World War I saw the prolific use of posters as propaganda tools, encouraging the purchase of bonds, conserving food resources, and enlisting to fight in the war. This was true of the War of 1920 as well. Much was said in this visual media and common themes were often repeated. Opposing sides presented the other as the enemy. The Bolsheviks depicted threats to the revolution from two angles: by the Whites who wanted to restore the Old Order and by the Poles who wanted to return Polish rule over the people in the borderlands. The Bolsheviks are of course handsome and strong while the Poles are shown as “Pans” -- lords with vampire fangs and wearing the traditional four-cornered caps. The Poles and Whites get their just reward by the peasant, reminding us of the guillotine during the French Revolution. The Poles paid back in kind. “Bolshevik Freedom” is portrayed by a literally Red Leon Trotsky sitting on a throne of skulls holding a knife and a pistol. Death is over his shoulder and Trotsky’s minions are stripping the bodies of the murdered.
The PMA acquired a 1920 Polish poster created by Edmund Bartlomiejczyk from the estate of Dr. Eugene Slotkowski, a Polonian activist. Entitled, “Na pomoc! Wszystko dla frontu! Wszyscy na front!” or “To Aid! Everything for the front! Everyone to the front!” this imagery is unique in that the enemy is not shown in red. The attacking mob is portrayed as a soulless horde. The only red depicted is in their banner that has a star similar to a pentagram, a sign of the devil. The two defenders are bracing the wall, reminding us of Poland’s long-standing tradition of being the defensive wall of Christendom. The artist eerily foreshadows modern zombie movies, with their theme of outnumbered humans behind some type of barrier holding back masses of soulless creatures.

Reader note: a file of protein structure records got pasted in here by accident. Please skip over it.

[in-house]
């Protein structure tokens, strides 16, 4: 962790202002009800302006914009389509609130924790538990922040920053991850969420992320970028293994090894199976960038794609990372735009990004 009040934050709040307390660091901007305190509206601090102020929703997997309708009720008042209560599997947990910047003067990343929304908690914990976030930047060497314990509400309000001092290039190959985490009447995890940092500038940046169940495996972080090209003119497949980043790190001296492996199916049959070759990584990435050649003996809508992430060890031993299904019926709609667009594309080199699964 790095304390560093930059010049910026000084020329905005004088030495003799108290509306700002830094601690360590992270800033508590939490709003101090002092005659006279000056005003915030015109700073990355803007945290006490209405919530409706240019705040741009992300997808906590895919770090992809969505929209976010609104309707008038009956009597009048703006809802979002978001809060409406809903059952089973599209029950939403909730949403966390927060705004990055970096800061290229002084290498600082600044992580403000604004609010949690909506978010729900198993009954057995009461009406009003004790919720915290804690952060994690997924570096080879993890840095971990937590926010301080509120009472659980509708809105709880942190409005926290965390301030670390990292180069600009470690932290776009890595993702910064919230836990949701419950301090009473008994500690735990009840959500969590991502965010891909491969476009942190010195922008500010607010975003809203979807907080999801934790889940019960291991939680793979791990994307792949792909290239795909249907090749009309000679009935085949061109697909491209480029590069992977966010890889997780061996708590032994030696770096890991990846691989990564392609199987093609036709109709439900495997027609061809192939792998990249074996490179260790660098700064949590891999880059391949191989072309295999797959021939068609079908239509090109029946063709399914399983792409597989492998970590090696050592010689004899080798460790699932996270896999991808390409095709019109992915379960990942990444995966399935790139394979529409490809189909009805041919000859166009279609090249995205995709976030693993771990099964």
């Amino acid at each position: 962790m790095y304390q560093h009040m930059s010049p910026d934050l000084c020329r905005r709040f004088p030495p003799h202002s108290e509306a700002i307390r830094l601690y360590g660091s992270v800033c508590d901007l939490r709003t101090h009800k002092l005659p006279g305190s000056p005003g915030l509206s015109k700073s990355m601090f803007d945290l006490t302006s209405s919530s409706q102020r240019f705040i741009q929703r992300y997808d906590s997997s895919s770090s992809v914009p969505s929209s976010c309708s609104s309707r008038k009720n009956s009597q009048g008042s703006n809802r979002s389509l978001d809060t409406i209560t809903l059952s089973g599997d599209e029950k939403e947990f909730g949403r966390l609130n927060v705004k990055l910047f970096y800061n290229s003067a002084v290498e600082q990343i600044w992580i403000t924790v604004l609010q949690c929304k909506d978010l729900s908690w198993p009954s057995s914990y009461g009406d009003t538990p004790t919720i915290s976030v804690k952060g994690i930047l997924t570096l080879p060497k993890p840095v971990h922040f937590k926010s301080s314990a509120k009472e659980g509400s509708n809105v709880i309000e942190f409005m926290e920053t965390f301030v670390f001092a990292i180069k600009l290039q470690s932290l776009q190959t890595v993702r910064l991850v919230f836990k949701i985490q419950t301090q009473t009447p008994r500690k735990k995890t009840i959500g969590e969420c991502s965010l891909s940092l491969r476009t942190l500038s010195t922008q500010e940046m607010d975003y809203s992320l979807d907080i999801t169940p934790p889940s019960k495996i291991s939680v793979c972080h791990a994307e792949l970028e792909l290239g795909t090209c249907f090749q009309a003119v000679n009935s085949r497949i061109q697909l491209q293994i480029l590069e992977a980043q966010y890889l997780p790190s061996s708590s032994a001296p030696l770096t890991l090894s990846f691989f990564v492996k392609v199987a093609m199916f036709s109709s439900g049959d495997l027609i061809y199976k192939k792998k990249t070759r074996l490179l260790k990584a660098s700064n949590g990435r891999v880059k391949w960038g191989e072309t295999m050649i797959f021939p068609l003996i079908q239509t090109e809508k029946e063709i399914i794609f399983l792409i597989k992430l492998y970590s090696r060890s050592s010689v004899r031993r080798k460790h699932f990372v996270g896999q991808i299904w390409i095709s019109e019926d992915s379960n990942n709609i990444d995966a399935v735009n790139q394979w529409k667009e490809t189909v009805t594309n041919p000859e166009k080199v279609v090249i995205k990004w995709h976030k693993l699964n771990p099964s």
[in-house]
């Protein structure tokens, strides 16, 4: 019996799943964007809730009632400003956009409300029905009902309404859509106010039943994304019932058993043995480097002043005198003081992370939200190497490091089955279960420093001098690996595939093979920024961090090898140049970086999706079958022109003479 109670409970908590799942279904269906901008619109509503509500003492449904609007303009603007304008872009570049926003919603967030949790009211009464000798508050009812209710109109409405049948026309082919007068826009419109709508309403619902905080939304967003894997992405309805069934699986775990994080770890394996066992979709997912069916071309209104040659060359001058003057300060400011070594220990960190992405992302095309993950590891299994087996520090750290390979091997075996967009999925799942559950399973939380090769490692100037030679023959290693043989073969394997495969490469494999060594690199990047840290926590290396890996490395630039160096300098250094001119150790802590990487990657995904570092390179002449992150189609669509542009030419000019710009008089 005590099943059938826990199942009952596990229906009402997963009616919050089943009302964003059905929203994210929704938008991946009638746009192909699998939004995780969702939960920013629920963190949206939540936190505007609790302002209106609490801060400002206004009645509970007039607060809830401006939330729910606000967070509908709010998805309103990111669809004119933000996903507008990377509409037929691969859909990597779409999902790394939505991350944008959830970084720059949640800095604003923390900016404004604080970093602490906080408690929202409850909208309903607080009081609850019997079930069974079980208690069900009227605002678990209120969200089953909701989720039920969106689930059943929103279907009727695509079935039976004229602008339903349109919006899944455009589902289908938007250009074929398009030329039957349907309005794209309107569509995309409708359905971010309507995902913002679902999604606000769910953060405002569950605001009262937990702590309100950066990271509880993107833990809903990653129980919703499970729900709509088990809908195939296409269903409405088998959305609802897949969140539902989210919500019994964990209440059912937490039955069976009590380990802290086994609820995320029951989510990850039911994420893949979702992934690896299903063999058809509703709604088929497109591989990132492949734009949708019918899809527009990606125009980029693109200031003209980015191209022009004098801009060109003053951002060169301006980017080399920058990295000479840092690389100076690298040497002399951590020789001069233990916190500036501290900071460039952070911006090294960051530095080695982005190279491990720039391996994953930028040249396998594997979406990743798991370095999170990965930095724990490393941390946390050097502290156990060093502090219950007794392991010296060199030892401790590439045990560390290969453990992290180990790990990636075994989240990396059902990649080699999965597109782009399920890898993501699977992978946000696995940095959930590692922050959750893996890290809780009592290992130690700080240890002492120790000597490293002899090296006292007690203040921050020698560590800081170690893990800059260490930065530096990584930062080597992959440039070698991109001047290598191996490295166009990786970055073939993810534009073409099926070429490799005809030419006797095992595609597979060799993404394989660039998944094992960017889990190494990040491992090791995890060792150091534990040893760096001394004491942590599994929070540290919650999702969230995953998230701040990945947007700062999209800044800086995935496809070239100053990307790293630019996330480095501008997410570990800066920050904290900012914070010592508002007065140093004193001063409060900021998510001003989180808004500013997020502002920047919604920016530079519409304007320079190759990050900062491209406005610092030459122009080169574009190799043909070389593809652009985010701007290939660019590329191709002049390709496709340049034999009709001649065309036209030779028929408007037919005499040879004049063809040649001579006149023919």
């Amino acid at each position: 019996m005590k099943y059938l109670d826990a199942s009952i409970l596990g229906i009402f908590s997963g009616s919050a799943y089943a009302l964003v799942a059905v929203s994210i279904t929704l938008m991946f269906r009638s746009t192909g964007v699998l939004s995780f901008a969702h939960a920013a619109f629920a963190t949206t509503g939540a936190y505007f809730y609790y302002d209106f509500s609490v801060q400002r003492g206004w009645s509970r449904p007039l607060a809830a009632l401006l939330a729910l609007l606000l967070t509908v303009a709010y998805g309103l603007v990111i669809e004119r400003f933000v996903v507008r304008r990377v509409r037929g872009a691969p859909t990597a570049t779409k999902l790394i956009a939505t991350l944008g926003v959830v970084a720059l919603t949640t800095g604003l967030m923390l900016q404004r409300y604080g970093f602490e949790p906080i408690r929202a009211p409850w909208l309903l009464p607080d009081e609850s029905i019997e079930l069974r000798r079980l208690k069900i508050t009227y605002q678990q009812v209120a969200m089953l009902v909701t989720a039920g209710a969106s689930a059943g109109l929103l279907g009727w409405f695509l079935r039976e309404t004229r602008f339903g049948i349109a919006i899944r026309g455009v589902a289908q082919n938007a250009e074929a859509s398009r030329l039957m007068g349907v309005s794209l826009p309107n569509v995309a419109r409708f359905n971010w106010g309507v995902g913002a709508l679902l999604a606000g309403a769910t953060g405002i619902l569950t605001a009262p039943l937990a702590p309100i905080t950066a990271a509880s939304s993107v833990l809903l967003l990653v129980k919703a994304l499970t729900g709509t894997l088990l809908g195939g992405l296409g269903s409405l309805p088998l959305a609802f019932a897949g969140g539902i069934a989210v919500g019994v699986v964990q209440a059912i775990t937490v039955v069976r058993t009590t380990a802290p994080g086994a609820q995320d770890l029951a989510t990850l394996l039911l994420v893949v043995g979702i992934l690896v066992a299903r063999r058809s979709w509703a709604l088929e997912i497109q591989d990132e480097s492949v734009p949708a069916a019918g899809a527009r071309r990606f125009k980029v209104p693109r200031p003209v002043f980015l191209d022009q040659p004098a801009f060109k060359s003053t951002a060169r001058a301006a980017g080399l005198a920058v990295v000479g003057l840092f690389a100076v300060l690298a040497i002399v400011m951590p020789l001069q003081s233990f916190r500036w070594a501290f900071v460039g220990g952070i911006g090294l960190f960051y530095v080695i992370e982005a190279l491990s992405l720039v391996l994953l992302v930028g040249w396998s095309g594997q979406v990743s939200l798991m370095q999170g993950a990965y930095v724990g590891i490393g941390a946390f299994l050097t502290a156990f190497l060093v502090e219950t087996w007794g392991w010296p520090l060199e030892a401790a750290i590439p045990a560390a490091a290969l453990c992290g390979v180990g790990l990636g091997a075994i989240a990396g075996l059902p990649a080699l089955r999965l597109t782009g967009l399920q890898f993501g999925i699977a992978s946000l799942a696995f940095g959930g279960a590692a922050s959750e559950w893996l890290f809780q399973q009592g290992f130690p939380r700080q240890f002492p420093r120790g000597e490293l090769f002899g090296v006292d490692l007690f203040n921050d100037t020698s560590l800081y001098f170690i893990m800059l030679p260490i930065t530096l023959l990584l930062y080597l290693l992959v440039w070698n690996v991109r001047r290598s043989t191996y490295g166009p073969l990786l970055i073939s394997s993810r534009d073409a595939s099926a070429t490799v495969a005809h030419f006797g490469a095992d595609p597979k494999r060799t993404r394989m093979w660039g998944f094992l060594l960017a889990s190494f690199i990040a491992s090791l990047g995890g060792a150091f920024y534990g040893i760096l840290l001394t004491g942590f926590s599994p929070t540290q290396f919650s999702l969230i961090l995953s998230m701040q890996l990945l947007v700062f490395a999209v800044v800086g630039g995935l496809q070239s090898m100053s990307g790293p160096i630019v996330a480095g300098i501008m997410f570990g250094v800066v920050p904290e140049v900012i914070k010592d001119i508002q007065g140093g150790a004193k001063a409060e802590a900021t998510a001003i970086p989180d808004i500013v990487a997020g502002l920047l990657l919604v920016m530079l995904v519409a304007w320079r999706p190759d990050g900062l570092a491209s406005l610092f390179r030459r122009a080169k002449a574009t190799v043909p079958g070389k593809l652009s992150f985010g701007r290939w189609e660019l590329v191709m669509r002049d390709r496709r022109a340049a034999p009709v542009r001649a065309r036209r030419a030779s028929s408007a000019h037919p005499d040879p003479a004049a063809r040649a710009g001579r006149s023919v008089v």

One of the heroes of the defense of Warsaw was the young Polish priest, Father Ignacy Skorupka, who served as chaplain to the 236 Infantry Regiment of the Volunteer Army. According to one account, Skorupka was killed leading the young volunteers in a counter-attack. Achille Ratti, as the Vatican’s representative in Poland, was the only diplomat who remained in Warsaw during the battle. After Ratti was elevated as Pope Pius XI, he commissioned Polish artist Jan Henryk de Rosen to commemorate Skorupka’s heroic death in the mural, “Cud nad Wisłą,” at the papal summer home of Castle Gandolfo, near Rome. The PMA holds two murals by de Rosen from the 1939 New York World’s Fair Polish Pavilion. Polish and American poster artist Wladyslaw Teodor Benda created a commemorative poster depicting Father Skorupka leading the volunteers.